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Public Radio's Environmental News Magazine (follow us on Google News)

Beyond the Headlines

Air Date: Week of

China has 7% of the world’s arable land but accounts for one-third of global chemical fertilizer use. (Photo: Courtesy of Natalia Chernenko, Unsplash)

In this week’s trip beyond the headlines, Environmental Health News editor Peter Dykstra and Host Steve Curwood discuss the results of the Georgia runoff election and its implications for environmental policy. Next, they touch on fertilizer and pesticide reductions in China and controversial state-sanctioned wolf hunting in Montana. Finally, they go back in time to remember the 55-mph federal speed limit.


BASCOMB: It’s Living on Earth, I’m Bobby Bascomb

CURWOOD: And I’m Steve Curwood.

And on the line now from Atlanta, Georgia is Peter Dykstra. He's an editor with Environmental Health News–that's ehn.org–and dailyclimate.org. Hey, Peter, I know that you have a lot of athletics in your town, but more recently you had multiple races for the United States Senate. I guess Mr. Warnock is going to be going back there after all.

DYKSTRA: Well, hi, Steve. Yeah. And it's–we're talking about a victory by incumbent senator Reverend Raphael Warnock over Herschel Walker. Just a quick comparison: Warnock had a 100% score in the last full year, 2021, from the League of Conservation Voters. Herschel Walker has run before but the last times he ran were in the National Football League at the University of Georgia where he won the Heisman trophy, and in the short-lived US Football League, where he ran for a team owned by real estate mogul Donald Trump.

CURWOOD: Yeah, so I guess they had met before. What do you think this means now for environmental and climate issues in the Senate?

DYKSTRA: Well, having a true majority in the Senate for the Democrats, plus their two independents, means that they can pick their own committee assignments and overcome any delays or hassles, at least in the Senate, not just by Republicans, but also by sometimes reticent Democrats, like Senator Joe Manchin of West Virginia, who is proven to be a reliable friend of the coal and petroleum industries.

CURWOOD: Okay. Hey, Peter, what else do you have for us today?

DYKSTRA: A little possible good news from China. Their foreign ministry has announced a goal of a 10% cut in pesticide use on food crops by the year 2025.

CURWOOD: How much pesticides do they use anyway?

DYKSTRA: Well, here's one indication, not of pesticides, but a farm impact overall: Foreign Ministry of China says they have 7% of the world's arable land, and they use roughly 1/3 of the world's chemical fertilizers on that 7% of the land.

CURWOOD: Well, and of course, pesticides are linked to degrading the soil, polluting the water. And human exposure is often, let's put it mildly, not very healthy.

DYKSTRA: Not at all, and it's a step forward, but it's a step forward from a nation whose pesticide use has been notoriously backward.

CURWOOD: Okay, tell me, what else do you have in the way of news?

Gray wolf population management is highly contested in Montana. (Photo: Courtesy of Yellowstone National Park, Flickr, Public Domain)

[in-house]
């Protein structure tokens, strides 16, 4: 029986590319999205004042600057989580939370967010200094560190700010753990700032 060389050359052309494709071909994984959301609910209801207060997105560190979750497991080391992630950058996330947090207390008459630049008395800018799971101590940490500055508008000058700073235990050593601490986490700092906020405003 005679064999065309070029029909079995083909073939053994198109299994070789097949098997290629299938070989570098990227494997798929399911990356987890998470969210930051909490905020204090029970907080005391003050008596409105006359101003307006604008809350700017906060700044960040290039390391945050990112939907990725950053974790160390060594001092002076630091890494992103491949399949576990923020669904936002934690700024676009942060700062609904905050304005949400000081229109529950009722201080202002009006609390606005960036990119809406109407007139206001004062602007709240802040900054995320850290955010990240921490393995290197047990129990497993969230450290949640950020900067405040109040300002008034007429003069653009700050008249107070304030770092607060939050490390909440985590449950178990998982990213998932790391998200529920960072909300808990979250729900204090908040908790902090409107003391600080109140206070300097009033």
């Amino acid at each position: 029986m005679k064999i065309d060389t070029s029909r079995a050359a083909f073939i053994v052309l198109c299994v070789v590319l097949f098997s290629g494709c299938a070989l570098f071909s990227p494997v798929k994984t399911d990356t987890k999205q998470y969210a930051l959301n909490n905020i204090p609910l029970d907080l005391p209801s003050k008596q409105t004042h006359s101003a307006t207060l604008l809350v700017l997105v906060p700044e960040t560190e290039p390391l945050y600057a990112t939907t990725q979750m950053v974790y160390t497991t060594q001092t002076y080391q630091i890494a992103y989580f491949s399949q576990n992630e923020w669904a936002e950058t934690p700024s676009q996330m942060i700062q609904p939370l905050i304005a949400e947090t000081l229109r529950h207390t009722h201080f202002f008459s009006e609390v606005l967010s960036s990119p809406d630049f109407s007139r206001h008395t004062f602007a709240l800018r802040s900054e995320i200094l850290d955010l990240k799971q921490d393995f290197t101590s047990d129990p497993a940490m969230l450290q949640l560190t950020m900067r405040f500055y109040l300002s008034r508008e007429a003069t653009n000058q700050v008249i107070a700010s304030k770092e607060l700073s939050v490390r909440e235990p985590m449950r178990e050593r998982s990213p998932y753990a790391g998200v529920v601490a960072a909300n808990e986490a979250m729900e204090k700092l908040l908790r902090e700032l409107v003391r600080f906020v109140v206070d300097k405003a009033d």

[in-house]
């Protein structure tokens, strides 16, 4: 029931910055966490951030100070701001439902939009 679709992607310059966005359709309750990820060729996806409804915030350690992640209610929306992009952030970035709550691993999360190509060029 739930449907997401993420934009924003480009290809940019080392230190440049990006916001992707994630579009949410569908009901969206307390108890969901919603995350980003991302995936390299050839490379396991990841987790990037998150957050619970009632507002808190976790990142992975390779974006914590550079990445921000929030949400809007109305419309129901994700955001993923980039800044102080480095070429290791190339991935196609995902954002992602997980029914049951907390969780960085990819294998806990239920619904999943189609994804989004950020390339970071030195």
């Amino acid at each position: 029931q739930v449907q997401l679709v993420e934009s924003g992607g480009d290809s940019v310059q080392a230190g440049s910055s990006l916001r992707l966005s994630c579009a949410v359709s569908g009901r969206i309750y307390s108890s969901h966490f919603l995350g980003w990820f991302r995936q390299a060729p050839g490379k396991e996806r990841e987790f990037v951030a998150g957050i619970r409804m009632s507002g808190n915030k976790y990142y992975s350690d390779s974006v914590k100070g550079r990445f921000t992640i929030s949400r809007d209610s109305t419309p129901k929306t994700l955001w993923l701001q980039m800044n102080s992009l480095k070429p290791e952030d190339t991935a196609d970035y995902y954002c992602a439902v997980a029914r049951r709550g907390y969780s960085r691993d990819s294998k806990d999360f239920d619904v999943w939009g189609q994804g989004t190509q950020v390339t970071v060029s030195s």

DYKSTRA: One thing that caught my eye was from the state of Montana, where a judge has refused to grant an injunction to two environmental groups that want to halt the very controversial, very aggressive hunting of wolves within the state that was put into motion by Montana's new Governor Greg Gianforte, who, interestingly enough, was replaced from his time as a congressman by a previous congressman, former Interior Secretary, Ryan Zinke.

CURWOOD: Let's take a look now in the annals of history and tell me what you see.

DYKSTRA: December 8th, 1995, was the day that many states acted on a bill passed by Congress signed in November '95 by President Bill Clinton to roll back the 55 mile an hour speed limit. That speed limit had been in effect for 21 years, ever since the energy crisis during the Nixon administration. Its proponents say that the 55 mile an hour speed limit saved lives and saved millions of barrels of oil. Proponents of getting rid of the ban say that it imposed on drivers' personal freedom and also cost a lot of money by slowing down the nation's trucking fleet and their delivery of goods.

CURWOOD: Even in 1995 if you did 55 miles an hour on many interstates, you'd get rear-ended.

DYKSTRA: Very, very few people out there–I would plead guilty to this myself–pay strict attention to whatever the speed limit is. Many of us tend to cheat a little bit but the 55 mile an hour speed limit drove many drivers crazy.

December 8th, 1995, was the day many states stopped enforcing the 55 mph federal speed limit when it was repealed by the National Highway System Designation Act of 1995. (Photo: Courtesy of Ludovic Charlet, Unsplash)

CURWOOD: Hey, thanks, Peter. Peter Dykstra is an editor with Environmental Health News. That's ehn.org and dailyclimate.org. We'll talk to you again real soon.

DYKSTRA: All right, Steve, great. We'll talk to you soon.

CURWOOD: And there's more on these stories on the Living on Earth webpage. That's loe.org.



Reuters | “China Eyes 10% Cut in Pesticide Use on Fruit, Vegetables By 2025”

Click here to see Raphael Warnock’s stellar track record on environmental issues:

The Intercept | “Montana Judge Won’t Halt Gov. Greg Gianforte’s Aggressive Wolf Hunt”

Read more about the history of the federal 55 mph speed limit here:


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